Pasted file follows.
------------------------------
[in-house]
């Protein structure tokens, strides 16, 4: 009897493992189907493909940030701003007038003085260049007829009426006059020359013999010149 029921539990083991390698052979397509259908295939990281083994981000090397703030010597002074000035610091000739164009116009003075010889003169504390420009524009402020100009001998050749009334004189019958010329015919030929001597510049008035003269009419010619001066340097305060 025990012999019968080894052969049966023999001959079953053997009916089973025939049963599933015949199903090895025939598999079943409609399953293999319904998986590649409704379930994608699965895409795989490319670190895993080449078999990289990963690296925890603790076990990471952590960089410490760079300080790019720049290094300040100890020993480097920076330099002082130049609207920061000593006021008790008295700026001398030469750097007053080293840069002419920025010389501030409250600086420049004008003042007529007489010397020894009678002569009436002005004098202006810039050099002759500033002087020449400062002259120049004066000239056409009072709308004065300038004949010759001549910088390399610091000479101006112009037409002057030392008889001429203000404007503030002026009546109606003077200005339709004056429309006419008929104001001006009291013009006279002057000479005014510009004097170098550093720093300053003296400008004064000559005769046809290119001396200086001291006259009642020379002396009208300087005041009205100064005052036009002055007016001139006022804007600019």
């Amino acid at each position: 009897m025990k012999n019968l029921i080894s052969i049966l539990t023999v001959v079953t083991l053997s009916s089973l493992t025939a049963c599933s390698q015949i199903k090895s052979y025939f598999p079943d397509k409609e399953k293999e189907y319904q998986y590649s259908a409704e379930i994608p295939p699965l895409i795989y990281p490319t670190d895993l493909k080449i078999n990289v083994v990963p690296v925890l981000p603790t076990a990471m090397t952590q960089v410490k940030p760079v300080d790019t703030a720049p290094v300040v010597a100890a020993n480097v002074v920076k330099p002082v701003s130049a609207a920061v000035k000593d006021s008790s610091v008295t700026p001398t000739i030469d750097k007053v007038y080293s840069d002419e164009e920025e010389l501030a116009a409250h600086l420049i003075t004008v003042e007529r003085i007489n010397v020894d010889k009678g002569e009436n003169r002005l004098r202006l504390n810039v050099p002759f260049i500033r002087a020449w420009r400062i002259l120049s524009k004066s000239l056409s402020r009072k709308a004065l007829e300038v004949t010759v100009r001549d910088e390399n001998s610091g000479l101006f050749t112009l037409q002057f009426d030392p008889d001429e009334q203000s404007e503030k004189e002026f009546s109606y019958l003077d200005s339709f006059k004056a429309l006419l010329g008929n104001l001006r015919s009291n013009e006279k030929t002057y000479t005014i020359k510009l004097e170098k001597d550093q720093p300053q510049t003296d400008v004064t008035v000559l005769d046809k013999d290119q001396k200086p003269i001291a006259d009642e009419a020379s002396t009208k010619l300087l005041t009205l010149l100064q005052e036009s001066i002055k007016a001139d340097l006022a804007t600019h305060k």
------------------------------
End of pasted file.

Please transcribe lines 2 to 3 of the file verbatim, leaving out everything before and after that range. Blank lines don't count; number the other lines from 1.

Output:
């Protein structure tokens, strides 16, 4: 009897493992189907493909940030701003007038003085260049007829009426006059020359013999010149 029921539990083991390698052979397509259908295939990281083994981000090397703030010597002074000035610091000739164009116009003075010889003169504390420009524009402020100009001998050749009334004189019958010329015919030929001597510049008035003269009419010619001066340097305060 025990012999019968080894052969049966023999001959079953053997009916089973025939049963599933015949199903090895025939598999079943409609399953293999319904998986590649409704379930994608699965895409795989490319670190895993080449078999990289990963690296925890603790076990990471952590960089410490760079300080790019720049290094300040100890020993480097920076330099002082130049609207920061000593006021008790008295700026001398030469750097007053080293840069002419920025010389501030409250600086420049004008003042007529007489010397020894009678002569009436002005004098202006810039050099002759500033002087020449400062002259120049004066000239056409009072709308004065300038004949010759001549910088390399610091000479101006112009037409002057030392008889001429203000404007503030002026009546109606003077200005339709004056429309006419008929104001001006009291013009006279002057000479005014510009004097170098550093720093300053003296400008004064000559005769046809290119001396200086001291006259009642020379002396009208300087005041009205100064005052036009002055007016001139006022804007600019």
């Amino acid at each position: 009897m025990k012999n019968l029921i080894s052969i049966l539990t023999v001959v079953t083991l053997s009916s089973l493992t025939a049963c599933s390698q015949i199903k090895s052979y025939f598999p079943d397509k409609e399953k293999e189907y319904q998986y590649s259908a409704e379930i994608p295939p699965l895409i795989y990281p490319t670190d895993l493909k080449i078999n990289v083994v990963p690296v925890l981000p603790t076990a990471m090397t952590q960089v410490k940030p760079v300080d790019t703030a720049p290094v300040v010597a100890a020993n480097v002074v920076k330099p002082v701003s130049a609207a920061v000035k000593d006021s008790s610091v008295t700026p001398t000739i030469d750097k007053v007038y080293s840069d002419e164009e920025e010389l501030a116009a409250h600086l420049i003075t004008v003042e007529r003085i007489n010397v020894d010889k009678g002569e009436n003169r002005l004098r202006l504390n810039v050099p002759f260049i500033r002087a020449w420009r400062i002259l120049s524009k004066s000239l056409s402020r009072k709308a004065l007829e300038v004949t010759v100009r001549d910088e390399n001998s610091g000479l101006f050749t112009l037409q002057f009426d030392p008889d001429e009334q203000s404007e503030k004189e002026f009546s109606y019958l003077d200005s339709f006059k004056a429309l006419l010329g008929n104001l001006r015919s009291n013009e006279k030929t002057y000479t005014i020359k510009l004097e170098k001597d550093q720093p300053q510049t003296d400008v004064t008035v000559l005769d046809k013999d290119q001396k200086p003269i001291a006259d009642e009419a020379s002396t009208k010619l300087l005041t009205l010149l100064q005052e036009s001066i002055k007016a001139d340097l006022a804007t600019h305060k």